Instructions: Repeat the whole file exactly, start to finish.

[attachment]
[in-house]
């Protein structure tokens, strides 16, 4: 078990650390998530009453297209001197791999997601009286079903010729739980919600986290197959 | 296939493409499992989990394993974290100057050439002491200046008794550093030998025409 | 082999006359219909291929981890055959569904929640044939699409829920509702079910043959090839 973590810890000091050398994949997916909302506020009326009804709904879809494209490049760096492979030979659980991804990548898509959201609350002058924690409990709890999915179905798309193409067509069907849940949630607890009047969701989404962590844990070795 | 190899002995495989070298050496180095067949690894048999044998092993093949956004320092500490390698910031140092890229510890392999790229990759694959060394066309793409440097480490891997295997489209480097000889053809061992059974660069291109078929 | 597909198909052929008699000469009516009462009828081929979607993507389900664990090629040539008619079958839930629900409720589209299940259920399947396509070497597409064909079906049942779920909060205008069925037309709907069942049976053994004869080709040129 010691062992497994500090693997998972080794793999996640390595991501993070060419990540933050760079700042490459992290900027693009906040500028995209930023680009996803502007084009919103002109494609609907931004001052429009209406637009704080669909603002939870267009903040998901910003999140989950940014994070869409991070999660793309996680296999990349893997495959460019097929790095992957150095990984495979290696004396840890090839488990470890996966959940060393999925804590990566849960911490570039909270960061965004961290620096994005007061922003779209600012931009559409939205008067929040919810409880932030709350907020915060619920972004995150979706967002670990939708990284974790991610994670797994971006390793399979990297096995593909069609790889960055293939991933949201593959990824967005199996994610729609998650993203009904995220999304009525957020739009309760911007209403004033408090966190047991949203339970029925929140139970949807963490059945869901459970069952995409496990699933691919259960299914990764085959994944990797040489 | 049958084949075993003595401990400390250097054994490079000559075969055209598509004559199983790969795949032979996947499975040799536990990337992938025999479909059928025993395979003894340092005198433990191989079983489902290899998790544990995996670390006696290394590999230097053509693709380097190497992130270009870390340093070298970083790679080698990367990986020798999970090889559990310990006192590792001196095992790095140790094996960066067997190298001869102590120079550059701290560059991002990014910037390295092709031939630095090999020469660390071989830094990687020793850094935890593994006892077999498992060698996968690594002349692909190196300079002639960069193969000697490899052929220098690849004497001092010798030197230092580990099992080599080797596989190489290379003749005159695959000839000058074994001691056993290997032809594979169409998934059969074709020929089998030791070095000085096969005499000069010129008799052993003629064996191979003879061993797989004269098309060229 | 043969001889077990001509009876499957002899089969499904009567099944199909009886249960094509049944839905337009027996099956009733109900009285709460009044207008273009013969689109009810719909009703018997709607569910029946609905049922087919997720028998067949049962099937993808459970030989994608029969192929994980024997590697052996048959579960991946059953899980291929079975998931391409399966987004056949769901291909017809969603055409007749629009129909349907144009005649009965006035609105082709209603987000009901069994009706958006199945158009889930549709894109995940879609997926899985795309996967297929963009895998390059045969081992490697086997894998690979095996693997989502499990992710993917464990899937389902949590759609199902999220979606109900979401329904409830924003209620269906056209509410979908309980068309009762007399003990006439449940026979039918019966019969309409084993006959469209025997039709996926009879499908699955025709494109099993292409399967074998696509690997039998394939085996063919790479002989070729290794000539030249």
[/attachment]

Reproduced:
[in-house]
């Protein structure tokens, strides 16, 4: 078990650390998530009453297209001197791999997601009286079903010729739980919600986290197959 | 296939493409499992989990394993974290100057050439002491200046008794550093030998025409 | 082999006359219909291929981890055959569904929640044939699409829920509702079910043959090839 973590810890000091050398994949997916909302506020009326009804709904879809494209490049760096492979030979659980991804990548898509959201609350002058924690409990709890999915179905798309193409067509069907849940949630607890009047969701989404962590844990070795 | 190899002995495989070298050496180095067949690894048999044998092993093949956004320092500490390698910031140092890229510890392999790229990759694959060394066309793409440097480490891997295997489209480097000889053809061992059974660069291109078929 | 597909198909052929008699000469009516009462009828081929979607993507389900664990090629040539008619079958839930629900409720589209299940259920399947396509070497597409064909079906049942779920909060205008069925037309709907069942049976053994004869080709040129 010691062992497994500090693997998972080794793999996640390595991501993070060419990540933050760079700042490459992290900027693009906040500028995209930023680009996803502007084009919103002109494609609907931004001052429009209406637009704080669909603002939870267009903040998901910003999140989950940014994070869409991070999660793309996680296999990349893997495959460019097929790095992957150095990984495979290696004396840890090839488990470890996966959940060393999925804590990566849960911490570039909270960061965004961290620096994005007061922003779209600012931009559409939205008067929040919810409880932030709350907020915060619920972004995150979706967002670990939708990284974790991610994670797994971006390793399979990297096995593909069609790889960055293939991933949201593959990824967005199996994610729609998650993203009904995220999304009525957020739009309760911007209403004033408090966190047991949203339970029925929140139970949807963490059945869901459970069952995409496990699933691919259960299914990764085959994944990797040489 | 049958084949075993003595401990400390250097054994490079000559075969055209598509004559199983790969795949032979996947499975040799536990990337992938025999479909059928025993395979003894340092005198433990191989079983489902290899998790544990995996670390006696290394590999230097053509693709380097190497992130270009870390340093070298970083790679080698990367990986020798999970090889559990310990006192590792001196095992790095140790094996960066067997190298001869102590120079550059701290560059991002990014910037390295092709031939630095090999020469660390071989830094990687020793850094935890593994006892077999498992060698996968690594002349692909190196300079002639960069193969000697490899052929220098690849004497001092010798030197230092580990099992080599080797596989190489290379003749005159695959000839000058074994001691056993290997032809594979169409998934059969074709020929089998030791070095000085096969005499000069010129008799052993003629064996191979003879061993797989004269098309060229 | 043969001889077990001509009876499957002899089969499904009567099944199909009886249960094509049944839905337009027996099956009733109900009285709460009044207008273009013969689109009810719909009703018997709607569910029946609905049922087919997720028998067949049962099937993808459970030989994608029969192929994980024997590697052996048959579960991946059953899980291929079975998931391409399966987004056949769901291909017809969603055409007749629009129909349907144009005649009965006035609105082709209603987000009901069994009706958006199945158009889930549709894109995940879609997926899985795309996967297929963009895998390059045969081992490697086997894998690979095996693997989502499990992710993917464990899937389902949590759609199902999220979606109900979401329904409830924003209620269906056209509410979908309980068309009762007399003990006439449940026979039918019966019969309409084993006959469209025997039709996926009879499908699955025709494109099993292409399967074998696509690997039998394939085996063919790479002989070729290794000539030249």